Based in the media lab at Catskill High School and taught by Virginia LuPone, the program was launched for the 2015-2016 school year. It may be new but it is already attracting a lot of interest from local high school students, with about 10 juniors currently enrolled in the program’s first year.
The Media Communications program gives students the foundational knowledge and hands-on experience to pursue college programs or careers in the media industry.
“Media has become an inescapable and powerful force in our society,” said LuPone. “Teaching our students how to recognize, analyze and control media gives them an advantageous and increasingly essential skill regardless of where their lives ultimately take them.”
The students receive exposure to a wide range of topics in the media field, including television, film, photography, journalism and radio.
Not only do students learn about media, they make media as well. From start to finish, students write scripts, get footage and edit film using state-of-the-art technology to produce news broadcasts, commercials, promotional items and short films. They even produce short segments called “Cat Chats” for 98.5 The Cat, a local radio station based out of Catskill.
The Media Communications program gives students a head start in learning some of the most common production programs used in the media industry, such as Adobe Photoshop and Final Cut Pro.
Recently, LuPone’s class produced a promotional spot for a local senior home. Christian Cantelmo, a junior from Catskill High School, used the GarageBand for Mac program to mix sounds and create an original score for the spot.
“I’m good with GarageBand and everyone liked what I made, so we used it,” said Cantelmo. He is also looking forward to adding the finished spot to his portfolio.
When creating media projects, LuPone’s class frequently rotates duties—sometimes even mid-shoot—so they can have a chance to experience all the different roles involved in media production, such as actor, director, production assistant and camera operator.
LuPone’s class of juniors has a number of projects on which they are currently working, including a short horror film and a social media campaign.
Jacob Kistinger, a junior from Catskill High School who wants to become a film director, worked with David Verner to draft a script (or “screenplay”) for the class’ horror film. “We chose the horror genre as a class,” said Kistinger. “We start with the screenplay and then come up with the shot list, which outlines the sequence of shots and what they will look like. The group of us also decided together who would play which characters.”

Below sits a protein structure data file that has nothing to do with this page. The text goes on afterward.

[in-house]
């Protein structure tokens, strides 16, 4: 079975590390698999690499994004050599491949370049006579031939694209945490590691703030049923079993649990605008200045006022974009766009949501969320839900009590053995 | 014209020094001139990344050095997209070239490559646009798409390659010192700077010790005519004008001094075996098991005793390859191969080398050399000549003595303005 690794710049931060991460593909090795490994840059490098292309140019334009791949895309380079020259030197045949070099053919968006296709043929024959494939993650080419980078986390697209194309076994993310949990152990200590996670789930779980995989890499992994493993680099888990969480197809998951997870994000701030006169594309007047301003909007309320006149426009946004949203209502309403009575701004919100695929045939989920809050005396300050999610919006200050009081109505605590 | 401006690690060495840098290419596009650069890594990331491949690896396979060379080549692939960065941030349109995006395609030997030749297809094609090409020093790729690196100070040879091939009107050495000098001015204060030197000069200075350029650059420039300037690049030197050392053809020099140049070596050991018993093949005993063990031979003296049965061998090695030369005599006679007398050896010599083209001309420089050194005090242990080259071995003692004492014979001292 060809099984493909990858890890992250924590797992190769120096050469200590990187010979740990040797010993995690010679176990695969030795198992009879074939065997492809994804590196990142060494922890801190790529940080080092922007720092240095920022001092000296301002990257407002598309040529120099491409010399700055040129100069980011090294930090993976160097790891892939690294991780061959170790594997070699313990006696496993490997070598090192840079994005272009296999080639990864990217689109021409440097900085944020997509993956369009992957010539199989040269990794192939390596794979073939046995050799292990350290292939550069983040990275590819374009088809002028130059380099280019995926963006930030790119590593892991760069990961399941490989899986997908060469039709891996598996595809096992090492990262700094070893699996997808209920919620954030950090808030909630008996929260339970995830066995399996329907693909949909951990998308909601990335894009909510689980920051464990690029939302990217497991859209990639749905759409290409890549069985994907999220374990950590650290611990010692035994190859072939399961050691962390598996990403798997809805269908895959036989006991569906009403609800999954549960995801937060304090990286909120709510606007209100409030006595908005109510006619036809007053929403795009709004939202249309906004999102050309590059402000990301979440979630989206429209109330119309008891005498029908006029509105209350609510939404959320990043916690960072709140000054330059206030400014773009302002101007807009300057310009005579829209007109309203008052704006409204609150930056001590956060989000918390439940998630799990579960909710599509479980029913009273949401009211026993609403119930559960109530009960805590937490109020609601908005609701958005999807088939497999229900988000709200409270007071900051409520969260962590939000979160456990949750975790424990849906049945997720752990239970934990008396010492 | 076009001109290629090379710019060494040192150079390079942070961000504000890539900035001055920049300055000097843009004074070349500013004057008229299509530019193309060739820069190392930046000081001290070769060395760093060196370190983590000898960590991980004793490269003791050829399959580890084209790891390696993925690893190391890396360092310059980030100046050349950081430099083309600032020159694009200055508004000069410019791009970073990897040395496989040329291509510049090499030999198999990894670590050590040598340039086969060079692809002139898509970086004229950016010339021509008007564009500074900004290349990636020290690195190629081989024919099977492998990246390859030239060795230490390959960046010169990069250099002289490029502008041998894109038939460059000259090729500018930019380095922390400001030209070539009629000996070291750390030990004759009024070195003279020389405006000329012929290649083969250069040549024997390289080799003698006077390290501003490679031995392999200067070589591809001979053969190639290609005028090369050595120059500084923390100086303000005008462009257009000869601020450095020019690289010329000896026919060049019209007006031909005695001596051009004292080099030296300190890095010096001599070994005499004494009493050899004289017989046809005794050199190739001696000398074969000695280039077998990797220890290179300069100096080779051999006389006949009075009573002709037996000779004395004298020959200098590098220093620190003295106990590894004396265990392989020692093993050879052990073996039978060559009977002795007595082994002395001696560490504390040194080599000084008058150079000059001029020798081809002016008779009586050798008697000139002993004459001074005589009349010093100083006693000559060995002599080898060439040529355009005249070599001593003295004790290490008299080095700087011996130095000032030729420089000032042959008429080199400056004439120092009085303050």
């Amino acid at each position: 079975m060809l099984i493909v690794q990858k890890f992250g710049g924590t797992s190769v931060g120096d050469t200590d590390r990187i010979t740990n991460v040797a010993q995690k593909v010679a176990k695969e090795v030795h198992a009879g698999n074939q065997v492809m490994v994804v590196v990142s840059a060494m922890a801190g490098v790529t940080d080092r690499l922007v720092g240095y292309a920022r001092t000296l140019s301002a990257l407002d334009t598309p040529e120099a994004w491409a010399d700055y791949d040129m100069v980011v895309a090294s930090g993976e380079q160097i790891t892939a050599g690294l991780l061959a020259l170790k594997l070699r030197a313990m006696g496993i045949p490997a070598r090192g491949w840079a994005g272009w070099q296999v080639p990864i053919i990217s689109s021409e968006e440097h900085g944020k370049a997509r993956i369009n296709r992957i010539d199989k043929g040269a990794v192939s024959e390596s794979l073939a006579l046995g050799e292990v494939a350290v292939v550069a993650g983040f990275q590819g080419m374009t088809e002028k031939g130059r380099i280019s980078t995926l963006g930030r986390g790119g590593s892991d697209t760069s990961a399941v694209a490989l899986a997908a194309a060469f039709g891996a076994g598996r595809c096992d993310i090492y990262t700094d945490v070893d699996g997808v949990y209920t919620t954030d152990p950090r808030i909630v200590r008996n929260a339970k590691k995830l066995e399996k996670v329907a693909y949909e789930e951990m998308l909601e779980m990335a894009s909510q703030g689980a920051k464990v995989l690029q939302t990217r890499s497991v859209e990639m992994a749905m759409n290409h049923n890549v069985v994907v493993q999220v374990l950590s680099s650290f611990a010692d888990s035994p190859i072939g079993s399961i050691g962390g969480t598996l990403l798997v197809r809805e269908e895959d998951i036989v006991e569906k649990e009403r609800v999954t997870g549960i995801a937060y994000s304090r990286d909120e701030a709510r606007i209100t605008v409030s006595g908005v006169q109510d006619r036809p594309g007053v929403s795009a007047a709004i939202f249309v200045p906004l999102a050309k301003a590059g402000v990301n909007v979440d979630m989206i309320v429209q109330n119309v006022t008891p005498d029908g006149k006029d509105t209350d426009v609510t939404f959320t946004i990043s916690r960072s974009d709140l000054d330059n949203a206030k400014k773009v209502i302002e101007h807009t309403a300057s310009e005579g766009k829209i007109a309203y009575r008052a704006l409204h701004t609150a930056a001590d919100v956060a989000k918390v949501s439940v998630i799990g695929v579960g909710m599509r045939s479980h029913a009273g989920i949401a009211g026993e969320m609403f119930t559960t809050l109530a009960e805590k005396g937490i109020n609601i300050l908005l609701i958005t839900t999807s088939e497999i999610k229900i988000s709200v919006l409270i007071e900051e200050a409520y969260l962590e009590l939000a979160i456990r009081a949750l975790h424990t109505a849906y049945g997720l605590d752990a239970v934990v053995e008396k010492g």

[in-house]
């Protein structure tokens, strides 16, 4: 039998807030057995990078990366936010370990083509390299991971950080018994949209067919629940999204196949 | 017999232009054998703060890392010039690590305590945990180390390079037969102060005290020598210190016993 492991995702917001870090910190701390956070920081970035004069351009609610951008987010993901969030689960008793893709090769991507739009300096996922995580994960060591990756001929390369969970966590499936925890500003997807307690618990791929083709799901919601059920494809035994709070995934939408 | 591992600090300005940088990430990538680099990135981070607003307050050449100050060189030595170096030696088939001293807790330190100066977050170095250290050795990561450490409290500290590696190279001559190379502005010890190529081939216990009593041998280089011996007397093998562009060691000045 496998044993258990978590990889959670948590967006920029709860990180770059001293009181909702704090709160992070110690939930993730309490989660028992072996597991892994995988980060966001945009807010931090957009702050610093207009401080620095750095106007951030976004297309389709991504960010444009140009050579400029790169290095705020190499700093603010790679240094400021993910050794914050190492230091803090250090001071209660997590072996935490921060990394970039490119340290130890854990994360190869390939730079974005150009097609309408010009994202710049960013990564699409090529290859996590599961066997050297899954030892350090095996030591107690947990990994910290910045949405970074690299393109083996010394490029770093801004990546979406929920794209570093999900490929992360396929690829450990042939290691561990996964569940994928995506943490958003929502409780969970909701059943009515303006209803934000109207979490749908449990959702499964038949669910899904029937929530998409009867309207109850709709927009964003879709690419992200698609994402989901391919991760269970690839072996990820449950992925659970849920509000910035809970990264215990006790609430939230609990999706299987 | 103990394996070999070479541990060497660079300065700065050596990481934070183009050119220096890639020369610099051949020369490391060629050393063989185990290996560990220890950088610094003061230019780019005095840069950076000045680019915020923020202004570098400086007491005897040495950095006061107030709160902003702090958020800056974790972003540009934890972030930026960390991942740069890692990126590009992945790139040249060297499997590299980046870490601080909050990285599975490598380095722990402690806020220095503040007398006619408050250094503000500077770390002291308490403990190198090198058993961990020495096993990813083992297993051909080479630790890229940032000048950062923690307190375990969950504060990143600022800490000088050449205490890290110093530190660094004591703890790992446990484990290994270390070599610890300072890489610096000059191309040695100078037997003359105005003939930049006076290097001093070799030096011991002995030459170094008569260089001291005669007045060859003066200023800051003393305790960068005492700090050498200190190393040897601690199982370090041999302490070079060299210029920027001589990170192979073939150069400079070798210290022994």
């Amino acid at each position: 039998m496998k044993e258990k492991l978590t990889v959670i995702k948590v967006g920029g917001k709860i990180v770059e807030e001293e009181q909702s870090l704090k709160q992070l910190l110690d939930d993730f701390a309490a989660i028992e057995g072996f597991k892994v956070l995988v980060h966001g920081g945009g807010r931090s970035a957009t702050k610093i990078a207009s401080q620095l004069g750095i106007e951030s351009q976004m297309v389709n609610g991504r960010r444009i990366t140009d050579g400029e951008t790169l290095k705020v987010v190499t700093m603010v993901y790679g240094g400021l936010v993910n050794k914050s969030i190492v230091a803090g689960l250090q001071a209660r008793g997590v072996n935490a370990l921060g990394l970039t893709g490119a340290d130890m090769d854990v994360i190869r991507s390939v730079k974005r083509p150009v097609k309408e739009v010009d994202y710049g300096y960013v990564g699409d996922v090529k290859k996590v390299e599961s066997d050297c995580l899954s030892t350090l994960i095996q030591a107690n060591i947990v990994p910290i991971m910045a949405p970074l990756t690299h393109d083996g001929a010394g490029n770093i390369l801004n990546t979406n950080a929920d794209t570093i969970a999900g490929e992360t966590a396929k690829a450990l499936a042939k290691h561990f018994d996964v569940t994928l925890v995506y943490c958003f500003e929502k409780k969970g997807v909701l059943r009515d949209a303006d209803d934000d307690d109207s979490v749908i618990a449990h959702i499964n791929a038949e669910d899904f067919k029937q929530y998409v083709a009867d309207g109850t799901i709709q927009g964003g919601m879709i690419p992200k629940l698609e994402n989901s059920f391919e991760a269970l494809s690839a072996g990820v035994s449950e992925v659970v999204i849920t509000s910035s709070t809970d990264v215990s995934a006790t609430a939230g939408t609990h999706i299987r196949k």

Verner, a junior from Cairo-Durham CSD, said it can be nerve-wracking to be on camera as an actor, but he added that it “gives us another perspective to help us understand the entire process.”
A more serious project being produced by the class is a social media campaign, called “Pass it On,” for Twin County Recovery Services.
The students are in the process of filming two short videos to be posted on Vine, a social media network on which people can post 6-second looping video clips. The focus of the videos is drug awareness and prevention.
Ms. LuPone divided the class into two groups and tasked each with giving their campaign video a certain tone, either positive or “scare tactic.” Using story boards to plan out their shots, one group filmed a series of shots to depict the advantages of not giving in to drugs and alcohol whereas the second group used film to illustrate some negative consequences of drug and alcohol abuse such as loneliness and depression.
Both campaigns send a powerful message—not just in their content, but also in the fact that the Media Communications program is about more than just meaningless movies. “These students are thoughtful, and they care deeply about the world around them. Everyday, I am impressed with my students’ willingness to collaborate, innovate, and reach for more,” shared LuPone.
The success of these student projects can be shared by important community organizations like Twin County Recovery Services. LuPone is teaching her students to not only make media, but to make media that matters.